AdministrationNews

UO Board of Trustees votes unanimously to dename Dunn Hall



The University of Oregon Board of Trustees voted unanimously to dename the controversial Dunn Hall during its quarterly public meeting on Sept. 8. It will be called Cedar Hall until a new name is chosen.

UO President Michael Schill said he would recommend a process for determining a new name at the next meeting.

“What we should do is name Dunn Hall … for someone who does further our ideals of inclusion, does further our ideals of commitment to diversity and that we go about that process of determining that name through an inclusionary process on campus that with hopefully be both healing and educational,” Schill said.

The denaming was the first item on the board’s agenda. Three public comments were made at the meeting, including those from ASUO president Quinn Haaga and Vice President Natalie Fisher.

“I love the University of Oregon, I have always since I was a little girl,” Fisher said. She urged the board to rename Dunn Hall, as “it’s the least the university could do to make students, especially marginalized students, feel safe on campus.”

Haaga also urged the board to take action immediately, as well as launch an investigation into all buildings’ names on campus.

Schill credited the Black Student Task Force for bringing the problem to the administration’s attention. He said “racism has no place on campus.”

With over 1,000 comments from the community in the initial forum, Schill said it’s clear that the campus wants a change. He said denaming buildings has a strong symbolic impact, but “symbols are less important than action.”

Board member Andrew Colas supported the movement.

“I wholeheartedly support the renaming of Dunn. And if we get to Deady, I’ll support that too,” Colas said.

During Schill’s presentation of the President’s Report, he spoke extensively on the university’s progress addressing the 13 demands made by the Black Student Task Force in fall 2015.

Administration has made progress on most of the demands, but there are five left to focus on, Schill said. Among these are the construction of a Black Cultural Center, hiring an African-American student retention specialist and altering graduation requirements to include Ethnic Studies 101.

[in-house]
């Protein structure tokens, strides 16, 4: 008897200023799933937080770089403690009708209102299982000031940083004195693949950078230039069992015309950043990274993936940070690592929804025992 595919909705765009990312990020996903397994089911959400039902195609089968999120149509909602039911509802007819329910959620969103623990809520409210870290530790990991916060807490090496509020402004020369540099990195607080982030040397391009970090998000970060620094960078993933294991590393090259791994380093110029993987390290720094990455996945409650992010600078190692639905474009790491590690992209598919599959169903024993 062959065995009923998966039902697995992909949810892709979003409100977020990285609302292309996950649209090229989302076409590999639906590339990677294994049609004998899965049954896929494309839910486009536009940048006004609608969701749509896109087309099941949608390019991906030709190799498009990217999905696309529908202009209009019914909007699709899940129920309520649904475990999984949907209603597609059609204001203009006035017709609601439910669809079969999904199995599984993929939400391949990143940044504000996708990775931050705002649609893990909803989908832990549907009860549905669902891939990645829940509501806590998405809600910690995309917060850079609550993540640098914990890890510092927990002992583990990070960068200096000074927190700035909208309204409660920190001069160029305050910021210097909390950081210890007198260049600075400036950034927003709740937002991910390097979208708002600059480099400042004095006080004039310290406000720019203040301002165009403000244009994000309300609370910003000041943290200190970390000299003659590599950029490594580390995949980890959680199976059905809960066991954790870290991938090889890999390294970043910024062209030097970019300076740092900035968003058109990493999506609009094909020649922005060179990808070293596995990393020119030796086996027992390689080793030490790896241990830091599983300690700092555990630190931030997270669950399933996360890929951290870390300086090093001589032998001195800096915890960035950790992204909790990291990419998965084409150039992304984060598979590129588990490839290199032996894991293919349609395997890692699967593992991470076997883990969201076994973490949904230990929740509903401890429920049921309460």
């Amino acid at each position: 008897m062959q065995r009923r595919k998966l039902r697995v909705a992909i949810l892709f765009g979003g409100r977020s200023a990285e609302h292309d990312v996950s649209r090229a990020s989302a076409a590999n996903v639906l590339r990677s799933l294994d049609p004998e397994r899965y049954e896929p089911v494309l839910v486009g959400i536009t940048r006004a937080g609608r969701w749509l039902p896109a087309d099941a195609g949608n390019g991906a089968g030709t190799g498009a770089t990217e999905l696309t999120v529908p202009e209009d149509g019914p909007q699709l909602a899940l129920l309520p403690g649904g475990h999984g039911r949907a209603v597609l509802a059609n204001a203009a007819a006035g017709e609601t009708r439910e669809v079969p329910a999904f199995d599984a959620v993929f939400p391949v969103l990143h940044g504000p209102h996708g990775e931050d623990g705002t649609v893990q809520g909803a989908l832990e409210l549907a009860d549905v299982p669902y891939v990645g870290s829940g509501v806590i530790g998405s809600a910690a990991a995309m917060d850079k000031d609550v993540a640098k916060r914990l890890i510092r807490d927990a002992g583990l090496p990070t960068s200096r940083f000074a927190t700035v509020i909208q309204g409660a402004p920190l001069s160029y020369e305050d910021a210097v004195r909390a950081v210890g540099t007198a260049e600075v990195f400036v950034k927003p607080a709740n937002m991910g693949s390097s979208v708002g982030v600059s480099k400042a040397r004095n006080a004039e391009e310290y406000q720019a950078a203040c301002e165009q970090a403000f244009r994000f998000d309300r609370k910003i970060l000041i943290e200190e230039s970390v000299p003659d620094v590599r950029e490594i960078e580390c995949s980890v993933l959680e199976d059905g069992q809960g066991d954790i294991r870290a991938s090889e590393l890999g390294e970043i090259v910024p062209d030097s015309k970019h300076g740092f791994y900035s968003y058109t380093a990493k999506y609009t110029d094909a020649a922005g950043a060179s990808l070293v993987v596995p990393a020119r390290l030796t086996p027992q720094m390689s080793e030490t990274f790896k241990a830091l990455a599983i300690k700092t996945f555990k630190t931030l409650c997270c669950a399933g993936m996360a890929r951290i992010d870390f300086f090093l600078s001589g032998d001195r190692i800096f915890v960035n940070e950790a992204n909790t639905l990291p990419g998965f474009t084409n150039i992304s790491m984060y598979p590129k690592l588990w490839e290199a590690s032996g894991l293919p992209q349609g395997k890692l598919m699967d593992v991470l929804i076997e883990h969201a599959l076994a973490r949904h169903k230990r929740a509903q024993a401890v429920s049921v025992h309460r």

Schill said making Ethnic Studies 101 mandatory for 21,000 students is impossible, but the university will work to shorten the list of courses that satisfy the two multicultural course requirements. Schill said administrators are making progress on the other demands.

Schill ended his president report with comments on UO’s budget and fundraising goals.

“This is a year of great budget uncertainty, especially considering state budget cuts,” he said.

The state is in a deficit of $1.2 billion. If the state passes measure 97– a bill that increases corporate minimum tax when sales exceed $25 million– in November, it would also alter UO’s budget, but in the opposite way.

Schill said UO is on-track for its ambitious fundraising plans, having raised over $23 million so far this quarter.

In addition to the denaming, the board voted to extend funds for two multi-million dollar renovations for Pacific Hall and Oregon Hall. Both projects are in early design phases.

Vice President and Provost Scott Coltrane also spoke at the meeting, introducing seven new administrators to the board. The introductions included Vice President for Research and Innovation David O. Conover, Dean of Students Kris Winters, Dean of School of Journalism and Communications Juan-Carlos Molleda and Dean of the School of Architecture and Allied Arts Christoph Lindner.

The board will continue the meeting tomorrow, starting at 9:00 a.m., to discuss the process for setting tuition and fees.

Follow @DailyEmerald for live updates.

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Tran Nguyen

Tran Nguyen

Crime and Court senior reporter, specializing in sorting through non-interactive spreadsheet. Formerly reporting on ASUO, Housing and Construction.

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